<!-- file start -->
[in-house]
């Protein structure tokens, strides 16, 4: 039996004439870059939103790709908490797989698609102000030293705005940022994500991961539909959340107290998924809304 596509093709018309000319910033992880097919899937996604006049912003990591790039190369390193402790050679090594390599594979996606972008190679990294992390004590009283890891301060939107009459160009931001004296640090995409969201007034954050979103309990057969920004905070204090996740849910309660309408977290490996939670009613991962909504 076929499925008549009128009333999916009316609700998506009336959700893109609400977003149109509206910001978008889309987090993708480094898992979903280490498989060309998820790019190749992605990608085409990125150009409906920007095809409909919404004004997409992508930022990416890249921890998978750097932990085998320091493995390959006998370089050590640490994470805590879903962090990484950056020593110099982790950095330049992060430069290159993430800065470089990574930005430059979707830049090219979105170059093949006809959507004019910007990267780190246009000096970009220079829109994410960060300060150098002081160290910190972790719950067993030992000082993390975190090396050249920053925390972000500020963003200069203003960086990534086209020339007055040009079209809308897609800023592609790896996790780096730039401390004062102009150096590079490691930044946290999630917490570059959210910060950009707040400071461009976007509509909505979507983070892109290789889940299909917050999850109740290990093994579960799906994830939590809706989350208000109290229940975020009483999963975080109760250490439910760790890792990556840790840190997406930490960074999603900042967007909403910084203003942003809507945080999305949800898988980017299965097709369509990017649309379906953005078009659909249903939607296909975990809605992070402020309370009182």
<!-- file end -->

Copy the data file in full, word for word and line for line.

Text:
[in-house]
């Protein structure tokens, strides 16, 4: 039996004439870059939103790709908490797989698609102000030293705005940022994500991961539909959340107290998924809304 596509093709018309000319910033992880097919899937996604006049912003990591790039190369390193402790050679090594390599594979996606972008190679990294992390004590009283890891301060939107009459160009931001004296640090995409969201007034954050979103309990057969920004905070204090996740849910309660309408977290490996939670009613991962909504 076929499925008549009128009333999916009316609700998506009336959700893109609400977003149109509206910001978008889309987090993708480094898992979903280490498989060309998820790019190749992605990608085409990125150009409906920007095809409909919404004004997409992508930022990416890249921890998978750097932990085998320091493995390959006998370089050590640490994470805590879903962090990484950056020593110099982790950095330049992060430069290159993430800065470089990574930005430059979707830049090219979105170059093949006809959507004019910007990267780190246009000096970009220079829109994410960060300060150098002081160290910190972790719950067993030992000082993390975190090396050249920053925390972000500020963003200069203003960086990534086209020339007055040009079209809308897609800023592609790896996790780096730039401390004062102009150096590079490691930044946290999630917490570059959210910060950009707040400071461009976007509509909505979507983070892109290789889940299909917050999850109740290990093994579960799906994830939590809706989350208000109290229940975020009483999963975080109760250490439910760790890792990556840790840190997406930490960074999603900042967007909403910084203003942003809507945080999305949800898988980017299965097709369509990017649309379906953005078009659909249903939607296909975990809605992070402020309370009182």